LePage's "Beards" Remark Goes International
In what has become a recurring theme for Maine Governor Paul LePage, a flippant remark has once again earned him days of negative press coverage.
LePage's latest controversial comment, made to reporters last week, is that "there's not been any science identified that there's a problem" with endocrine disrupting chemical bisphenol-A, and that "the only thing that I've heard is if you take a plastic bottle, put it in the microwave and then heat it up it gives off a chemical that's similar to estrogen. And so the worst case is some women might have little beards."
From the initial report in the Bangor Daily News yesterday, the story has spread quickly, and was featured this morning in newspapers as far afield as the Los Angeles Times and the Daily Mail in the UK. Popular science, environmental, and political blogs have also picked up the story.
Susan Sharon at MPBN has perhaps the most comprehensive coverage, with reaction from environmental groups, the Maine Women's Lobby and the Maine toxicologist tasked by the state with studying the chemical.
"In the last ten years or so there have been more than a hundred papers, working with animals documenting effects at much lower levels and in different kinds of systems and in different kinds of receptors," Dr. Deborah Rice is quoted as saying. "So in my mind, it's no longer a controversy whether bisphenol A in animals produces adverse effects at the same levels that humans are exposed to."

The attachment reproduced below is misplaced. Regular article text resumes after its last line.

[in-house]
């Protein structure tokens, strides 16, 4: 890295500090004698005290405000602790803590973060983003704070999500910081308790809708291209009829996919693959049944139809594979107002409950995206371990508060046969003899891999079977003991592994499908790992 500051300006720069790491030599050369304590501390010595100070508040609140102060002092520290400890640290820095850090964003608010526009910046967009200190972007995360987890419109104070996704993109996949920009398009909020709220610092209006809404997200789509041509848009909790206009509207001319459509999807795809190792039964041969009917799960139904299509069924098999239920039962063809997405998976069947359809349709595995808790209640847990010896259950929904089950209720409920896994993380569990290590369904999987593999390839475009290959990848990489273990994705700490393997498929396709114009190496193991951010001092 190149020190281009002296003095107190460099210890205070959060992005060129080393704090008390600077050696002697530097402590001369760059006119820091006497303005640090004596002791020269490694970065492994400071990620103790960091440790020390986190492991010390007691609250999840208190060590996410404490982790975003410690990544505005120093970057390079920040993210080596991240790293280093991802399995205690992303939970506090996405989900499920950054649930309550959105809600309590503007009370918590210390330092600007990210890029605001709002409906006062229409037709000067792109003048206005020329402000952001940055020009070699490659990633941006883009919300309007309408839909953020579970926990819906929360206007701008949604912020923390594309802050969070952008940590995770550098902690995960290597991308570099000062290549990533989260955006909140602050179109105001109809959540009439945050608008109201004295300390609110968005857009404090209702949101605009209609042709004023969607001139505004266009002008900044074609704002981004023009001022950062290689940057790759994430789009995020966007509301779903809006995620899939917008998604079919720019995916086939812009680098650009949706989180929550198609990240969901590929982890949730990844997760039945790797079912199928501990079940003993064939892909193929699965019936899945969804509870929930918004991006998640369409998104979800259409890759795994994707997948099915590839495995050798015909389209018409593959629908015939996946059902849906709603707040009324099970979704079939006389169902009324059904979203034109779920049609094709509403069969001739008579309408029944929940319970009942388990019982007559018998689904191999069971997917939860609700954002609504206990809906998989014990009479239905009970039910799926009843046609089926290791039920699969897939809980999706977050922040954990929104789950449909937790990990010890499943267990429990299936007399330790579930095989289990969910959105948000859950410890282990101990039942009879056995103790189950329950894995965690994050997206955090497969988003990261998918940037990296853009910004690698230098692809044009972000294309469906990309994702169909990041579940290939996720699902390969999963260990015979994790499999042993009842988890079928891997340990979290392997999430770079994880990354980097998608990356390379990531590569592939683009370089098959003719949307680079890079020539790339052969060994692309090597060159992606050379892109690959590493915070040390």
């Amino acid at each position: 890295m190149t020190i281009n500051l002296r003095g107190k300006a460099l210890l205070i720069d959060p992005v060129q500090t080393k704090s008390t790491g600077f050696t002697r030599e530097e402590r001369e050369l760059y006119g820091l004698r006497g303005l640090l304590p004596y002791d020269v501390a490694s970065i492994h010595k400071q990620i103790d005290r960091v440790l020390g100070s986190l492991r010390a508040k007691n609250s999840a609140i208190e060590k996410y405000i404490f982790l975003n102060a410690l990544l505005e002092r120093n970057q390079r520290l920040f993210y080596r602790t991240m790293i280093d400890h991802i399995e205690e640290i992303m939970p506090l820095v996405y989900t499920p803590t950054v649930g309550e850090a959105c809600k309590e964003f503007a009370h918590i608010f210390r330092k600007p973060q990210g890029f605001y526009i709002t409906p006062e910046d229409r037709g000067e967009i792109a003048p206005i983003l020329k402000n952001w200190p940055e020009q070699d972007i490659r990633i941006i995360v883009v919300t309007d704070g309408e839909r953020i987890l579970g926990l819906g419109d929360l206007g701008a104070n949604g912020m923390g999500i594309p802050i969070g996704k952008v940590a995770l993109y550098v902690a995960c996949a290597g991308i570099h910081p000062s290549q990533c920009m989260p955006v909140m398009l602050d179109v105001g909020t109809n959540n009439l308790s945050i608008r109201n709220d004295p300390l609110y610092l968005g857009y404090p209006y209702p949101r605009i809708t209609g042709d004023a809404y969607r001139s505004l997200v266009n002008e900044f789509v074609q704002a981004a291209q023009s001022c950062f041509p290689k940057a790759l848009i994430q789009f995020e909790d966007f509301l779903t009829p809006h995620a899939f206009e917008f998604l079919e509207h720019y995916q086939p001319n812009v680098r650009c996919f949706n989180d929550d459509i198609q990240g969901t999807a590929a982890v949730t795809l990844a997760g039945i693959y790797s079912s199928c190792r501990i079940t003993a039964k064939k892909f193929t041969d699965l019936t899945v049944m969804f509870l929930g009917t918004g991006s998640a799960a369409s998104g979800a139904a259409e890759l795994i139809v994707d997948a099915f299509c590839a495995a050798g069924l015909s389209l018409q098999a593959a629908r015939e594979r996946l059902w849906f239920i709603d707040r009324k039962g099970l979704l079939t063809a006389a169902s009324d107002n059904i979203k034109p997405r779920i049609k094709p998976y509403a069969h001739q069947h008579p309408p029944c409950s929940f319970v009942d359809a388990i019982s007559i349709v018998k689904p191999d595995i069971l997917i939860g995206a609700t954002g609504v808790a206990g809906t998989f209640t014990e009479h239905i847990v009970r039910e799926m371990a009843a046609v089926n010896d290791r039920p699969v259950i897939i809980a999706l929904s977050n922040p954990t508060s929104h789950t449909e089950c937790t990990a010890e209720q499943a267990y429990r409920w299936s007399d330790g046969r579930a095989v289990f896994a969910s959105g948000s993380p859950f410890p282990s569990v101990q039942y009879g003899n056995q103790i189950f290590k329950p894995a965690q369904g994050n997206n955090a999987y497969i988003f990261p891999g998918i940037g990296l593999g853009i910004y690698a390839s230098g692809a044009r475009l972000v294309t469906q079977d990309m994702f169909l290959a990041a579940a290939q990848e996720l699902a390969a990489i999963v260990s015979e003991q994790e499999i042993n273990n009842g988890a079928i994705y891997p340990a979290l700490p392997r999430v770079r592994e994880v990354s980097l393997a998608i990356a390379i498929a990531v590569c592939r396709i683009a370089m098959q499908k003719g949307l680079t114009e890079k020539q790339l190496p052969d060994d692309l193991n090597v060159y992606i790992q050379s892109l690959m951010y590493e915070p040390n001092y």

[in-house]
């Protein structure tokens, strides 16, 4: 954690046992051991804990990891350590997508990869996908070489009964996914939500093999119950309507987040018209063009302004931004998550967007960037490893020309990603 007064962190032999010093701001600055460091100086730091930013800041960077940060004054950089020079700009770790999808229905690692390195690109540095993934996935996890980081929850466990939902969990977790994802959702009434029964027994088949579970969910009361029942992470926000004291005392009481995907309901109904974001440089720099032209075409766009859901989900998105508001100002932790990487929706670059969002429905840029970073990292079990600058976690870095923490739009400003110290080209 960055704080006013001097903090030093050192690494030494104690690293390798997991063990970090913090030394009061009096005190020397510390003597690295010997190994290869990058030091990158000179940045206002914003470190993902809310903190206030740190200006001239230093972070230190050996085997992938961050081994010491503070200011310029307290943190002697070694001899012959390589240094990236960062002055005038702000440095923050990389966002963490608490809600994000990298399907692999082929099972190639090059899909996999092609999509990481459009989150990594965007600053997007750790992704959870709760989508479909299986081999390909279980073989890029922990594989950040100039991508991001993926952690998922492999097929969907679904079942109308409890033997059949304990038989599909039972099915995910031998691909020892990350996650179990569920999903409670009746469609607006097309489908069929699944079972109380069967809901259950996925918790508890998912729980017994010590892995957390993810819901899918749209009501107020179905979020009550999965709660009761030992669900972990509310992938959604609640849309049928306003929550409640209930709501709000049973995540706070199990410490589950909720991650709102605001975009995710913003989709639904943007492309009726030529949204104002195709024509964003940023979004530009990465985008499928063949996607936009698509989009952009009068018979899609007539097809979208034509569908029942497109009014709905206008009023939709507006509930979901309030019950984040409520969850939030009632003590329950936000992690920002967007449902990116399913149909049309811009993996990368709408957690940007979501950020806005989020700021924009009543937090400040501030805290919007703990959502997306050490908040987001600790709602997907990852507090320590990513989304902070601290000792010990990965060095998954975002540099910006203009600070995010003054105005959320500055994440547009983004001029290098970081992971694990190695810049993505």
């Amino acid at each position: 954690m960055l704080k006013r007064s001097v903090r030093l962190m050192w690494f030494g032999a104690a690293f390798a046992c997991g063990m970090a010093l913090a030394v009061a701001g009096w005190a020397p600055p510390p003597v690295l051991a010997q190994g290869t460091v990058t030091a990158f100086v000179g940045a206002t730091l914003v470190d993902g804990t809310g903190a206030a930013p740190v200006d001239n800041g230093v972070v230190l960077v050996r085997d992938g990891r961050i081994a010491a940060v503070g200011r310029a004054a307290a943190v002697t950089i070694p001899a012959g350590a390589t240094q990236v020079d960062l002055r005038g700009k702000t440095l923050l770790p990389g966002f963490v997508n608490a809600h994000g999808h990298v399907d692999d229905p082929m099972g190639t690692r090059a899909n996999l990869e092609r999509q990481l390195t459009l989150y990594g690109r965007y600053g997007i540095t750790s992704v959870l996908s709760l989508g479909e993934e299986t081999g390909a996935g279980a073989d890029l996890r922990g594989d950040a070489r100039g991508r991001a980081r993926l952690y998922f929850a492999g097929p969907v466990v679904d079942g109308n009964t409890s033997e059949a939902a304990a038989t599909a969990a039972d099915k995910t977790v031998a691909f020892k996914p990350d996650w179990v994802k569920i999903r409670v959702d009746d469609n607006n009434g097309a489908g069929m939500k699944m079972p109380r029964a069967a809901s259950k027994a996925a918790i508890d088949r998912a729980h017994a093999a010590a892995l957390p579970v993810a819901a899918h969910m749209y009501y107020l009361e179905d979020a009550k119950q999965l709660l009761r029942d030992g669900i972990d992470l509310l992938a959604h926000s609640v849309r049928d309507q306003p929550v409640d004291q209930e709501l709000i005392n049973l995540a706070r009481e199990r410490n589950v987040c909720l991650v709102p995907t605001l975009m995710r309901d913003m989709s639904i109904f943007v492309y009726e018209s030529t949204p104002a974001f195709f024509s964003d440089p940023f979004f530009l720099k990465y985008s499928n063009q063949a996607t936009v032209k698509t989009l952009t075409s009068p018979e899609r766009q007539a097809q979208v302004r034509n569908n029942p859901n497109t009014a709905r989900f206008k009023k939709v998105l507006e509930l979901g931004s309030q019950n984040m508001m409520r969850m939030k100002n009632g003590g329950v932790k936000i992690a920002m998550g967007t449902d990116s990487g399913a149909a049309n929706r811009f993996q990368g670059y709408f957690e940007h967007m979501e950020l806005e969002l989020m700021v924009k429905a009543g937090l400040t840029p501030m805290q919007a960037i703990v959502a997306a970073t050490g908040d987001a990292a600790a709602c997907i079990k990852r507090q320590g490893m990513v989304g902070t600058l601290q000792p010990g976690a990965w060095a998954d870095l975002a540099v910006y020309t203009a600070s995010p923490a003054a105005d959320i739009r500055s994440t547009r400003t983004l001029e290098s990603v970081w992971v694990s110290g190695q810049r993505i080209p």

Rice notes that research has linked BPA to cancer, sexual dysfunction and heart disease in humans and could have the most damaging effects on developing fetuses and children.
Beard growing is not one of the chemical's known effects.
LePage spokesperson Dan Demeritt has defended the statement as a "casual joke" that has been blown out of proportion.
Not only is this joke another hit to LePage's personal credibility and stature as governor, but it's just about the most damaging thing he could have said in regards to his position on this controversial issue.
From a communications point of view, a joke about women with beards, even an inaccurate one, brings home the dangerous and scary effects of a toxic chemical's effects on our bodies' basic processes in a way that lab reports and scientific papers never could. The image in people's minds as they consider LePage's plan to allow BPA into baby bottles and sippy-cups will now be a woman with a beard.
The first part of LePage's statement is troubling as well. He didn't just say that he disagrees with or finds flaws with the science showing real and dangerous health effects of BPA, he claims that it doesn't exist.
This means that he hasn't looked into the science himself and that his advisers, some of whom have been lobbyists for the chemical industry and other opponents of BPA regulation, are obviously providing him a very narrow view of the issue.
LePage's full remarks: